Really? Not really. But if you see someone in the middle of a university campus on a cold afternoon preaching with every zeal in his body, you’re bound to have a few eyebrows raised, especially if that University is in the America. Very soon, the crowd around the said preacher will get bigger and bigger, and its members would begin to engage him in a loud debate. Trust university students never to let an opportunity for an argument go to waste. And then, as a result of that public spectacle, more and more people would come to see what the whole thing is all about. They don’t see that often.
I’d been alerted by a phone call. “Oh Kola, come! A crazy man is preaching here.” But I knew that the man wasn’t a crazy man, by the hysteria in the voice of the caller. I’ve also seen many preachers in public places (Who from Nigeria hasn’t seen one of those anyway), and I knew it highly unlikely that a crazy man would be allowed to stand for long in the middle of campus in America. Maybe it was just a healthy argument of opinions, I thought. Getting there and seeing the young man within a circle confirmed my suspicion. He was only as crazy as his decision to come to a campus filled with young fun-loving students to preach the gospel of Christ. So we all stood there, and listened to him.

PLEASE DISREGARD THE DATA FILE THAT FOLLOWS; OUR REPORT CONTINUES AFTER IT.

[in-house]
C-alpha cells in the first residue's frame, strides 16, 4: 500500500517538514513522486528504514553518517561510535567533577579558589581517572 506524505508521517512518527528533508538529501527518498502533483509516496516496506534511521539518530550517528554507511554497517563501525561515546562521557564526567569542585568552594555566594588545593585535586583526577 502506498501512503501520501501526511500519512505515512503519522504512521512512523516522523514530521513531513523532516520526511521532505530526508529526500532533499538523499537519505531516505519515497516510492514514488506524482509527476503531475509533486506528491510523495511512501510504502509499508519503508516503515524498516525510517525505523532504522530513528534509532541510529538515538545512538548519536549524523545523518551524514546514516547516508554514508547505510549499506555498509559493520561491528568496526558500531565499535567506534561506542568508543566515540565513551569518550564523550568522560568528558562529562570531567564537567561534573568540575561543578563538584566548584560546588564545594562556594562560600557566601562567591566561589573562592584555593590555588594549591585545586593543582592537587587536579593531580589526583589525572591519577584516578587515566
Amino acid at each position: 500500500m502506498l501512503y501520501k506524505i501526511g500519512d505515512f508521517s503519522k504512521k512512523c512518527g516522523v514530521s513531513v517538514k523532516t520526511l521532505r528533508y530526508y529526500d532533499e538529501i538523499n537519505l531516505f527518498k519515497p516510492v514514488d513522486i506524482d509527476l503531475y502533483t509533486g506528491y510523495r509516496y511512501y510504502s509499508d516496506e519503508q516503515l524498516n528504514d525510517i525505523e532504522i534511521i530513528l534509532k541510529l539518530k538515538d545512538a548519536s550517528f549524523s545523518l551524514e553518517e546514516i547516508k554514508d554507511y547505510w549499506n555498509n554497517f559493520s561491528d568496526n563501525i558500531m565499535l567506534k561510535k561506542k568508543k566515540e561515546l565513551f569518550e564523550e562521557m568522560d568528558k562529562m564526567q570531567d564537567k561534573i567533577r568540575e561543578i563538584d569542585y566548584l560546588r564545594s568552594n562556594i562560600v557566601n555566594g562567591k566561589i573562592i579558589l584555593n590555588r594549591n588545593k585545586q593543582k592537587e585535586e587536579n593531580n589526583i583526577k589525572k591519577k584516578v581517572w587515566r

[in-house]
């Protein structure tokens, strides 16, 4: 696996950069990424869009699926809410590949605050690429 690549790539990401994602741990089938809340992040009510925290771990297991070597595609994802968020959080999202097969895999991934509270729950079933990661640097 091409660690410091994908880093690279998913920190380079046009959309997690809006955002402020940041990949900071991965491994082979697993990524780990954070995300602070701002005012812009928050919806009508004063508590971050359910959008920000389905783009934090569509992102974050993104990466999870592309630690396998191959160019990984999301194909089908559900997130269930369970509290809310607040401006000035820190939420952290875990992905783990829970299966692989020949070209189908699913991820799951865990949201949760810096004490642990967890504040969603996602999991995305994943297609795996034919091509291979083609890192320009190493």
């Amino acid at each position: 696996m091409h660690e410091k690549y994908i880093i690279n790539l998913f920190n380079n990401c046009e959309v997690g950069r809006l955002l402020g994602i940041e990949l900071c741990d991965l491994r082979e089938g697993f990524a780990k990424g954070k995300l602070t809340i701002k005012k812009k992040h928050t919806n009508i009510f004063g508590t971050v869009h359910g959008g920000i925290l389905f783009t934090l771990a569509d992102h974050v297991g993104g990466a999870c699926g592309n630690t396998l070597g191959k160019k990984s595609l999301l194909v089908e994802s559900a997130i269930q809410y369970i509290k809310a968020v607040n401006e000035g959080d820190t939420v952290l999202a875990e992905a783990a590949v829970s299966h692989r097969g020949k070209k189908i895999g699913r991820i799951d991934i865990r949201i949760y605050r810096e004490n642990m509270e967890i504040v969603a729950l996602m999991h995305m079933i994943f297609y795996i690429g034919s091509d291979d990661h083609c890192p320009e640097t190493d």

But he never really made any new points, perhaps because of the hecklers who didn’t give him the chance. What he did the most was rehashing an old conservative messages of Christianity that excludes recognition to gay people, Jehovah’s Witnesses, and the theory of evolution. And all I was thinking as we were joined by the many other people curious about the activity in the circle – and a few other angry hecklers that wished they had a chance to push him off – was “What what the young man was trying to prove?” “Is this the right place for this?” “Does he mind that people were there mostly for the heated debates?” If anything, does he realize how much of a lightening rod for criticism of all that is wrong with zealous proselytism as he stood there responding to every heckler in the crowd with an opinion? And then again, I wondered how possible it can be to make a case of God’s love for some special people alone over all others without sounding inappropriate.
The police eventually showed up but didn’t disperse us. They stood at a distance, watched, and later walked away, as eventually did I, wondering if there was any lesson to be learnt from the drama. It doesn’t happen often around here.